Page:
One of my most interesting writing projects in 2015 was developing a new brochure for parents of children with epilepsy. The marketing goal was to educate this group of parents about the benefits of Vagus Nerve Stimulation Therapy (VNS) as an option to help reduce the occurrence and severity of seizures. But I appreciated the opportunity to ‘know the audience’ before beginning to write the new promotional piece.
I visited Great Ormond Street Hospital, Southampton Children’s Hospital and the Neville Childhood Epilepsy Centre to meet with nurses, parents and children with epilepsy who were using VNS therapy. Through surveys and interviews, I learned what it’s like to care for children with epilepsy and how treatment decisions are made. Some of the insights gained were new to the client, so valuable in and of themselves. Most importantly, I was able to write the new brochure in a way that reflected the target audience’s specific situations and addressed their concerns.
‘Know your audience’ is a theme for me because I believe it’s critical for effective communication. Sometimes there is no budget or time for hearing first-hand from a target audience, but the marketing results are usually poorer for it. I was pleased this client understood the importance of finding out what the target customers already knew and where knowledge gaps existed. And I’m happy to say the new brochure copy hits the mark.
Previously, I wrote a few tips for effective communication including ‘know your audience.’ This is so important for making sure your written and verbal business communication makes a difference. When you put time and effort into developing a particular message or story, you’ll want to make sure it resonates with the right people. But how can you learn more about your target audience?
You probably have good business relationships with people similar to those you are trying to reach. Ask them how they make decisions about purchasing your type of product or service. What sources of information do they find credible? Who are their influencers? What do they look for when shopping and what factors tip them toward one provider over another? Try using LinkedIn to survey your contacts about a new message. While not scientific, the responses will give you insights about how your potential customer will receive your communication.
Find out what your audience cares about by reading their trade publications, looking at industry websites and scanning social media. What are the values of your target’s industry? What issues are your targets concerned about and what are their business challenges? Learn what type of corporate language your audience uses. You don’t need to mimic this in your communication, but make sure your style fits in. You could also attend conferences and events about your audience’s industry to hear about trends and align your messages.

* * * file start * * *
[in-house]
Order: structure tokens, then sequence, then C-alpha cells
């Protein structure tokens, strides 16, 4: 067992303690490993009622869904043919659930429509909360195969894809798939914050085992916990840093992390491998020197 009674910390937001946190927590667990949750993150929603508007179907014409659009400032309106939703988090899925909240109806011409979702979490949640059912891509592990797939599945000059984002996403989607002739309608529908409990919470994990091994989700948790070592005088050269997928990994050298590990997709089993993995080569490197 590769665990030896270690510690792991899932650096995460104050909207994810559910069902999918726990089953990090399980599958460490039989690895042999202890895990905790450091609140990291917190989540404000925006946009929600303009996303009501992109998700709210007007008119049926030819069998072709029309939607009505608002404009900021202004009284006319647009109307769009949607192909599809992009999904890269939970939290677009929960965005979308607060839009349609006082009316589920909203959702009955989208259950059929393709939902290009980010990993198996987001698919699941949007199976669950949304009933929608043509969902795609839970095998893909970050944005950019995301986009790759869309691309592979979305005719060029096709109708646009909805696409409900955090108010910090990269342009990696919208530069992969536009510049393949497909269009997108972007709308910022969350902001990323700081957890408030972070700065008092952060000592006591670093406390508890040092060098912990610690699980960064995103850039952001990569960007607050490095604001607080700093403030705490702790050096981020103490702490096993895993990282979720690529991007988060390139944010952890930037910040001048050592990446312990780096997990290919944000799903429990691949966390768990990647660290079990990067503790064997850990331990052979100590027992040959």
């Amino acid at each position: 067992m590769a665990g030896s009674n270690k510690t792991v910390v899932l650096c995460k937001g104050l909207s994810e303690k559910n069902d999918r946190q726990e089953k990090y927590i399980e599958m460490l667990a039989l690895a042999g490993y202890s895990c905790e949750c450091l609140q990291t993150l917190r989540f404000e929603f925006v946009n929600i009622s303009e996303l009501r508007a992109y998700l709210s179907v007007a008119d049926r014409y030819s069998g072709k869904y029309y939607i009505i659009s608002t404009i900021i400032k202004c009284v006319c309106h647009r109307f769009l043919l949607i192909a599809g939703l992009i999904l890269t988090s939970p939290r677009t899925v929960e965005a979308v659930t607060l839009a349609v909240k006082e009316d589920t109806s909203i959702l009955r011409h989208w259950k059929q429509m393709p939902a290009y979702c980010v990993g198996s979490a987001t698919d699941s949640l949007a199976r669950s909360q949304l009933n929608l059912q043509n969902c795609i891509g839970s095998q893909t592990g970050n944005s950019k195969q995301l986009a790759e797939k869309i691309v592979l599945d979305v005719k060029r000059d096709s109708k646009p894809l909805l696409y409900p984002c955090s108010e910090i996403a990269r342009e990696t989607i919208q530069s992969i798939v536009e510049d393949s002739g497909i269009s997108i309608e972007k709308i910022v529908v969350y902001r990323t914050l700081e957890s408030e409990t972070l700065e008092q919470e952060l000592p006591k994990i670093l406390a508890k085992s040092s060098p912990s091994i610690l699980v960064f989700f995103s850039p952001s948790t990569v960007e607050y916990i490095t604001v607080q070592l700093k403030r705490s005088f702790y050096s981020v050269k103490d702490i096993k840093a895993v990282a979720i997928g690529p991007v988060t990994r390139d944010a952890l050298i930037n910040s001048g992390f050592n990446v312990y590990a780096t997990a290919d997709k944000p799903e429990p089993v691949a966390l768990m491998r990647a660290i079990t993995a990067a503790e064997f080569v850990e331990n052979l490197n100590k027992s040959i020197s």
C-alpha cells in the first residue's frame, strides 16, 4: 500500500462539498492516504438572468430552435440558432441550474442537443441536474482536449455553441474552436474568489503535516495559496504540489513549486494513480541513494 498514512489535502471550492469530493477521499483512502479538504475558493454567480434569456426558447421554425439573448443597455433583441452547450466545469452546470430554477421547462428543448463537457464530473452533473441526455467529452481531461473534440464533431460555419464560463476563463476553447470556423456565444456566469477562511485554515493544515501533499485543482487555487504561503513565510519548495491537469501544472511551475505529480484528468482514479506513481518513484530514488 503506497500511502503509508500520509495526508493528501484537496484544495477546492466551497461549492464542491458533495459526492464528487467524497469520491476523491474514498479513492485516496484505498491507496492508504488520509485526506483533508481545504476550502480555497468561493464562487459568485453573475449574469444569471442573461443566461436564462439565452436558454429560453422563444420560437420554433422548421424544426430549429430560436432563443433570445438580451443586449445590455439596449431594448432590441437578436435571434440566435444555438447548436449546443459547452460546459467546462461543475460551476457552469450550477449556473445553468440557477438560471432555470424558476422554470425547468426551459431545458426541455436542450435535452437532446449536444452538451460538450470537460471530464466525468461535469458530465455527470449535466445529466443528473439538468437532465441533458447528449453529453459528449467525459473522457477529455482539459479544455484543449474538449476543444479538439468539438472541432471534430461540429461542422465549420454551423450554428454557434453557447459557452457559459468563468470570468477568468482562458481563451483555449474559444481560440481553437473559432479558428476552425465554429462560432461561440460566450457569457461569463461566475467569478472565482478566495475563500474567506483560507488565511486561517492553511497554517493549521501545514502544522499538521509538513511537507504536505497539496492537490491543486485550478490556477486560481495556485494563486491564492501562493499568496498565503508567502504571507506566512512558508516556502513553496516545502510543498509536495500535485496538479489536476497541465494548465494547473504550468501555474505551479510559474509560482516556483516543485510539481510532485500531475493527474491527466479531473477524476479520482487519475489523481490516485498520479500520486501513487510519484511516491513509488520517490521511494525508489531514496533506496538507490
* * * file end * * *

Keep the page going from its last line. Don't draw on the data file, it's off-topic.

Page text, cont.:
- Observe your own responses
Be a focus group of one by paying attention to your responses to persuasive messages. Are there particular stories that resonate with you? Think about why that communication broke through and made you want to take action. The messages may be completely unrelated to your business, but noting your responses will give you useful information. Why did a particular radio story make you visit a website? Why did you share a newspaper article you read? What was it about a blog post that prompted you to comment? What made you keep reading a particular website? Apply what you learn to your messages so they persuade your target audience to take action.
This audience research may take place over time. The important thing is to start somewhere with a bit of learning about your target. Don’t worry if you need to come back to it periodically.
All of this research about your target audience will increase your credibility. When you sit down to write your messages, all that you’ve learned will come through and demonstrate that you understand your target’s situation. Your communication will be meaningful to your audience and more likely to prompt action.
Best wishes for insightful audience research and effective business communication!